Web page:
The contribution of engineering and engineers to the field of inventions, discoveries and setting things right, when they have gone wrong, is undoubtedly substantial, as we have seen. It is also important, however, to remember that an element of restraint needs to be exercised in terms of resisting the temptation to set things right when nothing is really wrong. As Thomas Lance, an aid of American President Jimmy Carter, is reported famously to have said "if it ain't broke, don't fix it."

In the context of 'fixing things,' I cannot help recalling an incident relating to my selection to the Indian Administrative Service (IAS), involving my brother-in-law, S S Yechury. He was the father of the well-known CPI (M) leader Sitaram Yechury. He had an obsession for tearing things apart, and re-assembling them, whether it was a motor vehicle or a transistor radio. He was never at a loss for the right impulse at the right time. I would probably not have got into the IAS but for the aplomb with which he handled that tricky situation.

After selection I went for the customary medical examination. I had no known ailment (except perhaps hypochondria!) and did not anticipate the problem. Yechury, who at that time was serving in the Union Ministry of Health, accompanied me. His presence was not objected to, as it should normally have been, as he carried with him the Health Ministry's credentials.

After the usual run of tests, I had to undergo an ophthalmic examination, a part of which was recognition of different colours. Pages of a book were shown to me containing pictures of objects whose outlines were in spots of different colours. The pictures would appear sharply, if one was able to distinguish the dots of different colours. I simply could not make them out. I was told later that this might have been partly on account of nervousness caused by the occasion, particularly after I had been alerted to the possibility of my having a condition. No matter how hard I tried the pictures swam in a blur in front of my eyes. Sensing my difficulty, the technician proceeded to conduct another test with a machine that flashed blue and green lights alternately. Once again blue looked green to me and the other way round!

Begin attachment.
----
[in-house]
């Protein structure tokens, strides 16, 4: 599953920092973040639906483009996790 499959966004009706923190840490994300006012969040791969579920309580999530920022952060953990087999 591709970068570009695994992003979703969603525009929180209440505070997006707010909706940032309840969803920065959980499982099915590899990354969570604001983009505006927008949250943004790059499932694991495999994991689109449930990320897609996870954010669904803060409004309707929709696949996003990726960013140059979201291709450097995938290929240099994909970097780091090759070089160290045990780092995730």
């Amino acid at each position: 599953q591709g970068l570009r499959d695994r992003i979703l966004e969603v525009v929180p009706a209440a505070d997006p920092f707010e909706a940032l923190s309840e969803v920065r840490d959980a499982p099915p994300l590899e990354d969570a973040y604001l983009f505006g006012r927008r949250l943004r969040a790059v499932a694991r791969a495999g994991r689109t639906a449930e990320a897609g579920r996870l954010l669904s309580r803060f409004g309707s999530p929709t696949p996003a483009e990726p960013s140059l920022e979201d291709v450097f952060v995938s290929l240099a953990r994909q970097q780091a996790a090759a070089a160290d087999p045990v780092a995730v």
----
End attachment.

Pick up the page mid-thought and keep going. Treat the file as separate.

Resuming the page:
My nervousness only grew as the possibility of not being selected dawned on me for the first time. What would my father think! As it was, he was none too happy with my performance at the viva voce. Yechury got into the act, and began to cross-examine the technician with a barrage of questions about the method being used, how the technician could tell when I was making a mistake; and whether it mattered at all that I could not make out colours because, after all, I was not going to be a railway guard or a traffic constable! And so and on! Seeds of doubt were successfully sown in the mind of the technician. By that time I too had settled down a bit and, when some of the tests were repeated, I was able to fare better.

"See? What did I tell you?" said Yechury to the technician and argued that my own shakiness, a faulty methodology or a defective protocol in the examination, or a combination of these factors, may have led to an unnecessary doubt being created about my vision.

Partly uncertain by now about the initial opinion he had formed, and partly because of the hurry in which he was on account of the large number of candidates still to be examined, the technician decided that it was not really worth pursuing the matter. I was declared fit and walked out mopping sweat off my brow. But for my brother-in-law's timely (although perhaps unwarranted) intervention, it is possible I could have been disqualified on grounds of defective colour vision.

(The writer is former Chief Secretary, Government of Andhra Pradesh) 

(The opinions expressed in this column are that of the writer. The facts and opinions expressed here do not reflect the views of The Hans India)